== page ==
A "wow" story indeed. Facing a deficit of as much as $9.2 billion, and a $5.5 billion payment due the end of this month USPS is saying it could shut down by winter.
Here's the problem, in part, though the NYT bollixes things by noting this is an apples-and-oranges comparison in general, or, vis-a-vis FedEx, apples and broccoli:
At the same time, decades of contractual promises made to unionized workers, including no-layoff clauses, are increasing the post office’s costs. Labor represents 80 percent of the agency’s expenses, compared with 53 percent at United Parcel Service and 32 percent at FedEx, its two biggest private competitors. Postal workers also receive more generous health benefits than most other federal employees.
It's apples-and-oranges with both because neither one delivers mail, just packages. And, neither one would touch it as long as the old Rural Free Delivery requirement is in place.
It's apples-and-broccoli with FedEx because, unlike UPS and USPS both, FedEx isn't unionized.
That said, speaking of RFD, more rural post offices will have to be shut. Period. End of story. As for the Norman Rockwell image of rural America being shattered? There was a time, back when, when most those burgs and unincorporated hamlets didn't have post offices. And before RFD. The post offices, at least, need to go.
So, too, does Saturday mail delivery. Even if it only cuts a small portion of the budget, as claimed in the story. (That said, making the layoffs that ending Saturday delivery would allow would save more than just the 2 percent of ending Saturday delivery.)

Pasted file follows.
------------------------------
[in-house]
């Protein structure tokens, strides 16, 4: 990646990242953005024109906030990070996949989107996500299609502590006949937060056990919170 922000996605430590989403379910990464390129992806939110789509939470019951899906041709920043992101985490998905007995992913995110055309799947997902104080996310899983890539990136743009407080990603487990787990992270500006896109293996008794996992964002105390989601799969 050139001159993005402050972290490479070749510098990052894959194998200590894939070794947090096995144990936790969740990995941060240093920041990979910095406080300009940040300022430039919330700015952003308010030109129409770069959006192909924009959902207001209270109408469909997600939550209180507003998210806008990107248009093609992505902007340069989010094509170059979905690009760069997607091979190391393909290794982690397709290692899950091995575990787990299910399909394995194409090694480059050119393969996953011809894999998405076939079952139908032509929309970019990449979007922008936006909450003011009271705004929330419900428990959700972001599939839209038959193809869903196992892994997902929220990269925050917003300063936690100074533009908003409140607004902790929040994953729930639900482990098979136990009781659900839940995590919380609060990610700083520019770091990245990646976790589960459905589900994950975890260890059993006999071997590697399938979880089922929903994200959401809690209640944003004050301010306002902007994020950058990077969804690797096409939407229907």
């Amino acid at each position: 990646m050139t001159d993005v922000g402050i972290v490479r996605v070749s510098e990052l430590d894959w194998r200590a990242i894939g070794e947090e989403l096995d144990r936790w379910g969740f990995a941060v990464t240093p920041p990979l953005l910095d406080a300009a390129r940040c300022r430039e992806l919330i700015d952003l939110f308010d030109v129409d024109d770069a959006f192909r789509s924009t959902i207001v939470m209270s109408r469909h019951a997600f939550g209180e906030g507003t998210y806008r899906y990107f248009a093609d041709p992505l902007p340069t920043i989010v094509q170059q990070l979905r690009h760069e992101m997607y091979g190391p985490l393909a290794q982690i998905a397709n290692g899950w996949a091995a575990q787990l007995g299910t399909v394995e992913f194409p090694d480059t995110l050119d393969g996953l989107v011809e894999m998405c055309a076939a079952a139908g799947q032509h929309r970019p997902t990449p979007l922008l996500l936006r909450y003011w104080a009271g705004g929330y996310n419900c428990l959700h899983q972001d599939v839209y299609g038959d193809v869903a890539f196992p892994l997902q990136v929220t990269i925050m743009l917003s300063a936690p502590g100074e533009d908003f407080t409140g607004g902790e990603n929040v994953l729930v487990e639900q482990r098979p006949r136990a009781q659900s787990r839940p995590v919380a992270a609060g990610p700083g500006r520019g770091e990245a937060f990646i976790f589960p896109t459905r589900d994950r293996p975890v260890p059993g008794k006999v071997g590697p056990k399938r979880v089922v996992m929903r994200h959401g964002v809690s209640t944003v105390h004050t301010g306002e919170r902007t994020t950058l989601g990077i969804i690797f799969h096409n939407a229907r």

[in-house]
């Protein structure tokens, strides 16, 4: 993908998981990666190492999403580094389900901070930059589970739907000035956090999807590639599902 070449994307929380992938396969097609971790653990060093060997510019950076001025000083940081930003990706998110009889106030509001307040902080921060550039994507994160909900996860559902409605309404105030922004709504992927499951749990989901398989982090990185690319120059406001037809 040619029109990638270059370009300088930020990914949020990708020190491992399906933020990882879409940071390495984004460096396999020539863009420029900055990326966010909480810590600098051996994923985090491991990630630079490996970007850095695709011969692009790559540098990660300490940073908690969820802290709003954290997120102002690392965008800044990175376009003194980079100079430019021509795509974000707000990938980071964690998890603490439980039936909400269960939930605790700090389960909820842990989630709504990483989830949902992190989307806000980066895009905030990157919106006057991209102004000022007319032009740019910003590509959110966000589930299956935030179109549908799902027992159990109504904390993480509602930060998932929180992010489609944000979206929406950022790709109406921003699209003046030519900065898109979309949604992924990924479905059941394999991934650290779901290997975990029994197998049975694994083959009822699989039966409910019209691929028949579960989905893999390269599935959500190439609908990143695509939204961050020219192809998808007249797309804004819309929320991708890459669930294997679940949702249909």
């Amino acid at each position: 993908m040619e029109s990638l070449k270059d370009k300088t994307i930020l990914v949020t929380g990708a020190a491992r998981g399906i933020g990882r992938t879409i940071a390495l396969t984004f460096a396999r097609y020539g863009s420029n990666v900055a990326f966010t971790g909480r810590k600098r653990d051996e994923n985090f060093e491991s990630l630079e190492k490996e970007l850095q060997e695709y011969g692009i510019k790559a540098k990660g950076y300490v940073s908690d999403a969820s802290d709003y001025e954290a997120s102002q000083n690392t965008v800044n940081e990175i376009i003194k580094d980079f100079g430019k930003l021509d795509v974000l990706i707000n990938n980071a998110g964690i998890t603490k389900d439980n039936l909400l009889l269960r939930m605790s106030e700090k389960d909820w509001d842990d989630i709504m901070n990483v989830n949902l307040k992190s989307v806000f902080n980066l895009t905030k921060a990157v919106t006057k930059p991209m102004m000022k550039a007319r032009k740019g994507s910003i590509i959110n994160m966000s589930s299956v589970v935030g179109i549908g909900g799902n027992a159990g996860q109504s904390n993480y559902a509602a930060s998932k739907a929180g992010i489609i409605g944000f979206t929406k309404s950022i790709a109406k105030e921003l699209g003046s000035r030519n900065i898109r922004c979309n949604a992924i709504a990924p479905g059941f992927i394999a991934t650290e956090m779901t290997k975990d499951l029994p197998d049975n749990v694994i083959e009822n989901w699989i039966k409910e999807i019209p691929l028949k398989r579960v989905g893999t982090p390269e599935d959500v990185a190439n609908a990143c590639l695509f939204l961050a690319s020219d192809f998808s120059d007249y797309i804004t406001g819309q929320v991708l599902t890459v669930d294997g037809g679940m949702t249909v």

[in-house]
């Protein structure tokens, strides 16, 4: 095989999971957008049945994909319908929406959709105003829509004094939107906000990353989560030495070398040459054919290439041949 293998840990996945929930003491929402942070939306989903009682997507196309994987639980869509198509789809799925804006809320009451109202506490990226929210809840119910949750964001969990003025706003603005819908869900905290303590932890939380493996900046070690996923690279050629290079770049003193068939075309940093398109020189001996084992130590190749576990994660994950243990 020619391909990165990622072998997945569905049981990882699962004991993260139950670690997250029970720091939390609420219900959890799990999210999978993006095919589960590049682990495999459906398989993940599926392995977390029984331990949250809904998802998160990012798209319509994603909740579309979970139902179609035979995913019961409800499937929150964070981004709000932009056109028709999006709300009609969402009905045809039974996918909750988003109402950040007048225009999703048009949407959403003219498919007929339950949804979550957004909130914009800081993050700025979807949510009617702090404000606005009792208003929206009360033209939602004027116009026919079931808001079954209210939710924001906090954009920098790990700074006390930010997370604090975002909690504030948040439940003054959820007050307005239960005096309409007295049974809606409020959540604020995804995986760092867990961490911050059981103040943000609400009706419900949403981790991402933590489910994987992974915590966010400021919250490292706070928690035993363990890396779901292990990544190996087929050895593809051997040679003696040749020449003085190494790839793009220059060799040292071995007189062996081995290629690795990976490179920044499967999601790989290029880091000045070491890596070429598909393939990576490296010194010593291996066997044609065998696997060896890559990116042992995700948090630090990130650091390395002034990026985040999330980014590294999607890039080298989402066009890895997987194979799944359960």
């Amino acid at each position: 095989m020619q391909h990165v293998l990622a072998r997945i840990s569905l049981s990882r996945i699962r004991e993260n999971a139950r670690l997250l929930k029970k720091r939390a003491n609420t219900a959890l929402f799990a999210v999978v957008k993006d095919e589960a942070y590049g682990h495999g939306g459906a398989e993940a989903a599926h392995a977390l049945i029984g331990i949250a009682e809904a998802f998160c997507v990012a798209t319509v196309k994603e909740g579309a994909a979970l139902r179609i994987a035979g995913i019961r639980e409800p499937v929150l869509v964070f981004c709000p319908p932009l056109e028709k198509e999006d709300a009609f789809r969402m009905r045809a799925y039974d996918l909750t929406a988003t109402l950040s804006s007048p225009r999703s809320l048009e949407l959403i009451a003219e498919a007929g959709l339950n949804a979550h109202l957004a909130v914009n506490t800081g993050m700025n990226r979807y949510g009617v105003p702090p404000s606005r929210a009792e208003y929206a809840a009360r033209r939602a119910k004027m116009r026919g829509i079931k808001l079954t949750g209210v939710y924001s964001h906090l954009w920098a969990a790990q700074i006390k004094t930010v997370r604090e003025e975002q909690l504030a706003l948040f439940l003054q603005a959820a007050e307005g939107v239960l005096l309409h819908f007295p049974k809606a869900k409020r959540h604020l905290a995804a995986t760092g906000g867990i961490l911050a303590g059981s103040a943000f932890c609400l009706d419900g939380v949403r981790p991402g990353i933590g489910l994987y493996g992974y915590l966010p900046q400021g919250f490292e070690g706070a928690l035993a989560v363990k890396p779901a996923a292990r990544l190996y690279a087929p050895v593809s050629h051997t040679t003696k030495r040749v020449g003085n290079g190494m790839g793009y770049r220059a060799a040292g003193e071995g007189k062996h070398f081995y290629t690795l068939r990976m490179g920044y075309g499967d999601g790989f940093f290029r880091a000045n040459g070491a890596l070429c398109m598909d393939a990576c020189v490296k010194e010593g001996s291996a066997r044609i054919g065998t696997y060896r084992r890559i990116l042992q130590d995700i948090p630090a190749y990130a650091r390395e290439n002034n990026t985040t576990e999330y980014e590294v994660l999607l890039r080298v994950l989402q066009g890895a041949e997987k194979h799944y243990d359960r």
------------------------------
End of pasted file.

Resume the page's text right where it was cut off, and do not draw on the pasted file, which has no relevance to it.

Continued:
Anyway, the Saturday delivery issue speaks to another problem. This is one area where the undemocratic Senate, not undemocratic in the sense of GOP filibustering but in the sense of equal representation of all states, has the potential to exacerbate the problem.
Other solutions? I don't necessarily want us to go Europe and have USPS enter the commercial sales arena. That said, putting more post offices inside commercial buildings isn't a bad idea. But, we're not worried about needing new post offices in most the country.
As for postal workers being alarmed and angry? Hey, if you were dumb enough, selfish enough, or a mix of both, in the personage of your union leadership, to push for a no-layoff contract in May, at the same time Patrick Donahoe as postmaster general was dumb enough or threatened enough by strike talk to grant it, you should look in the mirror. That was the time to negotiate good layoff terms instead of insisting on a no-layoff clause.
You'd better act now, Mr. Cliff Guffey, president of the American Postal Workers Union, before Darrell Issa gets nutbar momentum behind his idea of going nuclear on your contracts.
Donahoe is talking about wanting to lay off one-third the force. Or one-fifth. I don't know which, because this story is a fuck-up there, by reporting both, and either 100,000 or 220,000 workers, in two different locations in the story.
That's only one of a number of problems with the story. The reporter doesn't mention how low postal rates are here compared to most of the world; how, in Europe, postal privatization is carefully regulated, details of postal pension plans and more information that would undercut part of the trend of the article.
Wingnuts like Issa want to privatize USPS while ignoring that private parcel service has been cherry-picking, that the government has forced USPS into much of its problems, that UPS at least can be sucky on service and more.